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21 Dec 2011 09:45
Yahoo! on Tuesday announced that it had ramped up the number of its websites around the world that let visitors automatically share what stories they read with Facebook friends.
A feature added in September to Yahoo! News in the US has been extended to 26 more of the California internet pioneers websites around the world.
“This is a first step toward using what your friends are talking about as a meaningful source of programming what you are consuming on Yahoo!,” said Yahoo! vice-president of social and personalisation Michael Kerns.
The feature has been introduced in at Yahoo! News sites in other countries and added to the California company’s entertainment-oriented US websites omg!, Yahoo! TV, Yahoo! Movies and Yahoo! Games.
“As the world’s most popular online news destination, Yahoo! News delivers the most compelling content on the web through a combination of local editors, advanced technologies, and now, your friends,” said chief product officer Blake Irving.
Yahoo! aimed to have the feature woven into 100 of its properties next year.
New class of applications
“It is going to be really interesting to see the growth in different regions,” said Kerns.
“In the US, Yahoo! and Facebook each reach almost all the audience,” he continued. “In some other regions Facebook is bigger than Yahoo! so we will see if it leads to a meaningful shift [in traffic to Yahoo!].”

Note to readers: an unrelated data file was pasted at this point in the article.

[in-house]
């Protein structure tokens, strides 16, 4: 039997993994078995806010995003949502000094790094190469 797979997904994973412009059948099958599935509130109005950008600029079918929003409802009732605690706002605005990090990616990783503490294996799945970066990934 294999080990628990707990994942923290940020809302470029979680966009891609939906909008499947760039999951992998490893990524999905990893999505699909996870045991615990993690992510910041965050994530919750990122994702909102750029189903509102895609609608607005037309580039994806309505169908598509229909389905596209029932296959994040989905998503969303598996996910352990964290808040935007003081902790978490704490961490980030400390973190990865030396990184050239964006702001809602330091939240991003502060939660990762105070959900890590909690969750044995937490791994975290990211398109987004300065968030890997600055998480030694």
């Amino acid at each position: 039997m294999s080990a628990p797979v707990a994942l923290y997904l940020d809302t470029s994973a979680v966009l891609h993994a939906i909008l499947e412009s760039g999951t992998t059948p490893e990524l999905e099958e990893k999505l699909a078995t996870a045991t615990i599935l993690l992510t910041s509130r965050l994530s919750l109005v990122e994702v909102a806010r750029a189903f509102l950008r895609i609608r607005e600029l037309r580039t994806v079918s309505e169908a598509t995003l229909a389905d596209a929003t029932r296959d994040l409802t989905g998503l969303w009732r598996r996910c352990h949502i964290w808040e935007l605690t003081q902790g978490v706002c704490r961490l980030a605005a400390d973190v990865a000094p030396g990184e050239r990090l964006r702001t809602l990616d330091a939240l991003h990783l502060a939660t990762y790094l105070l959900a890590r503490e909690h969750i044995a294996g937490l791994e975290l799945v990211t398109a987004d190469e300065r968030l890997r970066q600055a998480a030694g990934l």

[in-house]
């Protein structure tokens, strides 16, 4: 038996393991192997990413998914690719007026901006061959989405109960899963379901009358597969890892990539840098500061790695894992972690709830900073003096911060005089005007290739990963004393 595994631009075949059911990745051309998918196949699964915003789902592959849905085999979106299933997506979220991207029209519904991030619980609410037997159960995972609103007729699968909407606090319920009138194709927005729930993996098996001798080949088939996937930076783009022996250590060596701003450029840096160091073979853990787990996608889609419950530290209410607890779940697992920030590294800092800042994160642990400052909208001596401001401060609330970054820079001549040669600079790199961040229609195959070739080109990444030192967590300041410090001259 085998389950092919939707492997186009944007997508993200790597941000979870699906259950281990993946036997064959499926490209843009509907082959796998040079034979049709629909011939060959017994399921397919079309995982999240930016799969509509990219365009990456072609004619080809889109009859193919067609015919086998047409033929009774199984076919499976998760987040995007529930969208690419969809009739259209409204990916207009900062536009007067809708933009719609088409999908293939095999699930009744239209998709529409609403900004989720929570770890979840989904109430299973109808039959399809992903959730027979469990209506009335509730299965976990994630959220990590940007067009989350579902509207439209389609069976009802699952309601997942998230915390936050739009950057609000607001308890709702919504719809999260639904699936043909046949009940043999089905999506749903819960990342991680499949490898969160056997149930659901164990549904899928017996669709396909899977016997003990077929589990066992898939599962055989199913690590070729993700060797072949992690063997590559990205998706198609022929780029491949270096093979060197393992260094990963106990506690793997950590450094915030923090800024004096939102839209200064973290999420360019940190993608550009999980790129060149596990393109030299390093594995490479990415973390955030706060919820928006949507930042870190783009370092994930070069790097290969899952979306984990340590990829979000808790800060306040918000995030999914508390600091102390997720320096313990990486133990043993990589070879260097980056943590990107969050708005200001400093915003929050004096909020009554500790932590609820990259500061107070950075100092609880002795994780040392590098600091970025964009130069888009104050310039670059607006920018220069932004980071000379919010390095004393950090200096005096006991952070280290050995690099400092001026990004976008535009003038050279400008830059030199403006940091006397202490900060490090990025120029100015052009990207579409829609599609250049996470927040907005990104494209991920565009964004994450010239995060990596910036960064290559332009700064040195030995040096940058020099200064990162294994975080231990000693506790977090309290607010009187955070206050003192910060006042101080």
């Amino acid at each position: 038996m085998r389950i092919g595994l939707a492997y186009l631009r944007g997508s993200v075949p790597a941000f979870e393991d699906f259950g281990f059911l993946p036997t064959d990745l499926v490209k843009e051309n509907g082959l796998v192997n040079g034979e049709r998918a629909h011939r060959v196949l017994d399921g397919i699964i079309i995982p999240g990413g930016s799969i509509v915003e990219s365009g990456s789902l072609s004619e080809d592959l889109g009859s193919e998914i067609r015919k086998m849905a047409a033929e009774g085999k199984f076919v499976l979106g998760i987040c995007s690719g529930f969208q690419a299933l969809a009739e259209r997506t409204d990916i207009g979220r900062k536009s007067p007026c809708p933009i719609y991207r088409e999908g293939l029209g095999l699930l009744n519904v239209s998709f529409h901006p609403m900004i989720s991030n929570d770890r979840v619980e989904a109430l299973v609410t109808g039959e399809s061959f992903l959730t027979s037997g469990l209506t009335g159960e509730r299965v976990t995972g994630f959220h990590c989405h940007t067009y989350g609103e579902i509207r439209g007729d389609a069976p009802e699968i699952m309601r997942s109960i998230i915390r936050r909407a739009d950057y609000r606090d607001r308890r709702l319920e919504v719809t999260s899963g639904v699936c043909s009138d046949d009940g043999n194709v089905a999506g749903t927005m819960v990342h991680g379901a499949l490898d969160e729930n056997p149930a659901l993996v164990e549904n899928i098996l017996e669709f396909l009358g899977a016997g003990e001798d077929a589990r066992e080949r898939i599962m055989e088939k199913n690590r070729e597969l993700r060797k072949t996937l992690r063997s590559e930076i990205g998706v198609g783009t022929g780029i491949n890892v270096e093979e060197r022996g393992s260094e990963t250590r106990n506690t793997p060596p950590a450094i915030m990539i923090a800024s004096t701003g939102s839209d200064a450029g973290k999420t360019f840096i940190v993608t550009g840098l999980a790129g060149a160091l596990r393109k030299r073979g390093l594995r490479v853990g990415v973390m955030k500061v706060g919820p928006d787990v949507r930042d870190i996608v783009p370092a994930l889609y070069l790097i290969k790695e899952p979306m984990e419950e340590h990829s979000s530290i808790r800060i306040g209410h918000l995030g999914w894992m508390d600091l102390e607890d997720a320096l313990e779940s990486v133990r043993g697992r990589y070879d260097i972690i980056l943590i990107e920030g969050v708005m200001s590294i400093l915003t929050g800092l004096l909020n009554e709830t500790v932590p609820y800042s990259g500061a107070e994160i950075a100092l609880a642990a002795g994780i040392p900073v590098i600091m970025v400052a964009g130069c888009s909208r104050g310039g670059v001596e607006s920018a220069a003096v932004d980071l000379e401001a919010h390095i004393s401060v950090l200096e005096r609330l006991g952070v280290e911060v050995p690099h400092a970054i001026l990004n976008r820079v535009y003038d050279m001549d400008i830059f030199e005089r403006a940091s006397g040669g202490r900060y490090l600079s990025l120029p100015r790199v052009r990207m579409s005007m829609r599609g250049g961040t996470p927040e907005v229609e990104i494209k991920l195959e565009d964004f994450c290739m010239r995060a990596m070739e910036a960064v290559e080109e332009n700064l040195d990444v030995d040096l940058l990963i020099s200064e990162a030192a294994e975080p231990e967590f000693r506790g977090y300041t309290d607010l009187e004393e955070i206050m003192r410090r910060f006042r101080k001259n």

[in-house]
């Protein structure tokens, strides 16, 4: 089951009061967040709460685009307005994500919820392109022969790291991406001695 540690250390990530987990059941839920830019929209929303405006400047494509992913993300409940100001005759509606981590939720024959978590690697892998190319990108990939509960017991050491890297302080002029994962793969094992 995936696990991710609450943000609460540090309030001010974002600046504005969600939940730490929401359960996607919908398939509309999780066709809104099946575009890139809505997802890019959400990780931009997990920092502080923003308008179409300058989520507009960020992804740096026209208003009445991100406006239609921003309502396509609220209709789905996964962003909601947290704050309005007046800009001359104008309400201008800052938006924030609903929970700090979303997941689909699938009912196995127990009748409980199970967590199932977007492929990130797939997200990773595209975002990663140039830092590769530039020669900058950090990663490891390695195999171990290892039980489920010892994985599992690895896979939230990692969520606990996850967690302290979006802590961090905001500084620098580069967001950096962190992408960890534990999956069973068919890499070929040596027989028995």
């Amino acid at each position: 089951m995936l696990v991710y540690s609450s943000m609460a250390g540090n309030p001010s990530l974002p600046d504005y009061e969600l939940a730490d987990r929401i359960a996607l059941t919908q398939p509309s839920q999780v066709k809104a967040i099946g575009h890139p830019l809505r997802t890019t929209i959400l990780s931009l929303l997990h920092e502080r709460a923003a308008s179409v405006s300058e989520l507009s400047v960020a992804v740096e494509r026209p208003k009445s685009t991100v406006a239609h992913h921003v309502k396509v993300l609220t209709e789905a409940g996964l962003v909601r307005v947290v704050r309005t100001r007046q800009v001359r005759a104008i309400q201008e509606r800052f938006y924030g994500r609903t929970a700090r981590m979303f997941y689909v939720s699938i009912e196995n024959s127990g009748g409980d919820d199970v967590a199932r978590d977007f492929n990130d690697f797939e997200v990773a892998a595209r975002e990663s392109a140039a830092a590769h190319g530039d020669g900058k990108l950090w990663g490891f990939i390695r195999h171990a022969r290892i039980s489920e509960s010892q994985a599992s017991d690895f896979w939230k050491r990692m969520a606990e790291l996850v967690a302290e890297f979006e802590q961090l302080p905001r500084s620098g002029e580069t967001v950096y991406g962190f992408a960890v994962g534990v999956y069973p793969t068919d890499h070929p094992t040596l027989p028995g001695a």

More than 12-million people have opted to automatically share activity at Yahoo! News with Facebook friends since the social network announced in September the creation of a new class of applications at the service.
“We saw greater adoption than we anticipated,” Kerns said.
Online traffic from Facebook to Yahoo! News pages more than tripled as people checked out stories their friends had read, according to Kerns.
The feature proved particularly popular with people younger than 35-years-old.
Yahoo! also added an alert atop US pages to let people know when selected stock prices change or others have responded to comments posted about online stories.—AFP
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